One of our favourite personalities is Pascal le Routard... Pascal the road dog. We met him, lean and cocky, with a rooster painted on the Coquille hanging from his pack. He was little confused about the way, and as we had a map and he didn’t, we set him straight and then shared a bit of road. Turns out that had Pascal lost his wife and kid in an accident, then his mother died, then he got fired. He decided to walk to Santiago to pray for everybody. Then he was going to walk home. Then he was going to walk to Rome, and somewhere else... I forget where! So he set out in the true spirit of pilgrimage, with not a penny in his pocket, walking every day, praying, living on the kindness of strangers. He would ask for alms at a Sunday mass to get a bit more money, and do odd jobs for people or pick a bit of fruit or seasonal vegetables for food when he could. In fact, it was during our walk with Pascal that we found (and enjoyed) our first of several wild cherry trees! He had very high ethical standards, and said he never stole anything, but would always ask. People were kind to him... people were also mean. In one village, a priest turned him away when he asked for a bit of bread and water. But Pascal kept going. We gave him food and money. Then we had some doubts as to the veracity of his hard luck tale – was he a smooth talking scoundrel with a gift of the gab. But later we saw him in the grocery store, buying good nourishing food and razors for himself. The next day we caught up to a freshly shaven Pascal who couldn’t stop talking about the fantastic feed he had had the night before. Pascal obviously had not eaten in some time! Now, whenever it looks like we may miss a meal, or go without something, we raise a toast (of water) to Pascal and wish him well. He passed us on the road some time ago, but he is fond of writing little notes to all the pilgrims and to the world in general. So we can keep track of his progress as we walk. I am sure he is cheering himself up. We found one friendly invitation written on a stump, inviting pilgrims to sit down and rest. Then, in another church, there was a rather desperate note from Pascal, who was not doing well. After that – nothing for days. We were worried about him. But just the other day, there was a more chipper note, and we figure he is eating again. Wish him well, wherever he may be! An interesting thing about Pascal was that from one perspective he could be seen as a homeless bum. But in fact he was a man with a plan – not only one but three pilgrimages to keep him going. And he had rigorous ethical standards that he applied to himself and others. I would say that in many ways he probably was more together and mentally healthy than a fair few who have houses and jobs and families. I think that is why he was so fascinating to us. The superficial picture and the deeper reality were at odds.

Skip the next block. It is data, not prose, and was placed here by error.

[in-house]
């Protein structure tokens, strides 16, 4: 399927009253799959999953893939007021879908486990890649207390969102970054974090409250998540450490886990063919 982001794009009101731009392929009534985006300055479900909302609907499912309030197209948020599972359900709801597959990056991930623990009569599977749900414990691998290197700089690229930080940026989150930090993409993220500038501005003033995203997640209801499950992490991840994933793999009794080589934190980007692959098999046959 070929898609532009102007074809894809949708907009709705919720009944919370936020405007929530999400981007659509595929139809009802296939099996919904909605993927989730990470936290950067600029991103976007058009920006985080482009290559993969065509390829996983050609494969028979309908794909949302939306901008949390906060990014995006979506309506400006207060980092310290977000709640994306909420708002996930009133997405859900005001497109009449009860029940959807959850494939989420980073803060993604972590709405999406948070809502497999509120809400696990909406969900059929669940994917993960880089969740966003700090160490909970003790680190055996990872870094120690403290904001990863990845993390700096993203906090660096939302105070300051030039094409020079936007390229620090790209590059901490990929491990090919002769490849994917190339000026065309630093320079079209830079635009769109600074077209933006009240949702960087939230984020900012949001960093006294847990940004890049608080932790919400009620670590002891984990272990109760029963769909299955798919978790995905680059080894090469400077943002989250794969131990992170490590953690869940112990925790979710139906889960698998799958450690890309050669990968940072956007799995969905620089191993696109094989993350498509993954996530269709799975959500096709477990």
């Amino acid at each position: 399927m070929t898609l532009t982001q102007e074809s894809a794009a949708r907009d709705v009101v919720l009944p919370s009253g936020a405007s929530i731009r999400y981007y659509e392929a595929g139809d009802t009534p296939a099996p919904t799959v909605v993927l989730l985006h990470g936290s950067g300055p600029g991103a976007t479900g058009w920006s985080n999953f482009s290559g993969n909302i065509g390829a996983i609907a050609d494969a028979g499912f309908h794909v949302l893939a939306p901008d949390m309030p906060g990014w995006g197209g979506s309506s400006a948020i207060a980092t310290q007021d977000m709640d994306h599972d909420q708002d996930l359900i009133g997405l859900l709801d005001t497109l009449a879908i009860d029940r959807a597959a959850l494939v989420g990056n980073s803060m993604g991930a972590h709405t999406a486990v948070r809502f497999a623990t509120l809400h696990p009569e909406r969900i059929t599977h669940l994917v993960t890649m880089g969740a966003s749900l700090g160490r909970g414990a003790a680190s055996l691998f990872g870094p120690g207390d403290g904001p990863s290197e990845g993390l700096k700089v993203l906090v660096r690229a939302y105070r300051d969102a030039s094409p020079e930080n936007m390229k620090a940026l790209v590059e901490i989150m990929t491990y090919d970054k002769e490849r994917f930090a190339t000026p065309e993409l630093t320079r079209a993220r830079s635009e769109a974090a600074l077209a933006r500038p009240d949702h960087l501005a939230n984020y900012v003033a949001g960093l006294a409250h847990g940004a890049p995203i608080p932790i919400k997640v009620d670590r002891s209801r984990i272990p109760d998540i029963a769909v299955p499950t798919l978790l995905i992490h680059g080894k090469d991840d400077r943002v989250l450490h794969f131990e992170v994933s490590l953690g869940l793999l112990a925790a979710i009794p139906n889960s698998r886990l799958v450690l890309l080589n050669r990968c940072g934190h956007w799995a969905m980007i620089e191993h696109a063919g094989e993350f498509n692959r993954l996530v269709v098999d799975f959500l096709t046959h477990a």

Then there were the cult guys in Uzan. Uzan was by far the most rustic accommodation we had on the entire trip. Uzan was tiny – just a few houses. But the large sign “You are entering Uzan” was about 4 km before the village. It was like Timmins! We had called ahead to reserve spots in this gite that was listed as ‘spartan’. Well, when we showed up, it turned out to be some floor space at the town hall, and a few foamies to sleep on. No shower. No food. The mayor let us in, gave us the key, and told us to shove it in the flower box the next morning! There were two bearded and somewhat hyper men in sackcloth shirts who were just getting their picture taken as we arrived. They invited us in for a picture. They told us they were doing the camino, but in reverse. When the mayor gave us the key, she said “Look out for those guys – they are from a cult twenty miles down the road. They have been chatting up all of the young girls in town (all three of them) and handing out pamphlets. Les cochons!” We thought that it might be good not to share our humble accom’s with the cult guys from Navvarenx. So we decided to scare them off. Peter and I got the blue ponchos, and put them around our heads like Babushka scarves. We told them we were from the cult of the blue cow. Then we started mooing, and I began doing Mongolian throat singing. The cult guys pretty much high tailed it out of there. They did try to give us pamphlets, though. To celebrate their departure, Peter and I played a messy game of floor hockey on the enormous town hall floor with an empty pate tin.
Now wish us luck, as we do the knee-crunching mountain stage tomorrow. We will probably get up at 4:30 AM, so that we don’t have to deal with the baking heat. Next time I write, we will be in Spain, where the accommodations are said to be much more simple, and the snorers are louder, and where we will be probably looking back on France as the lap of luxury!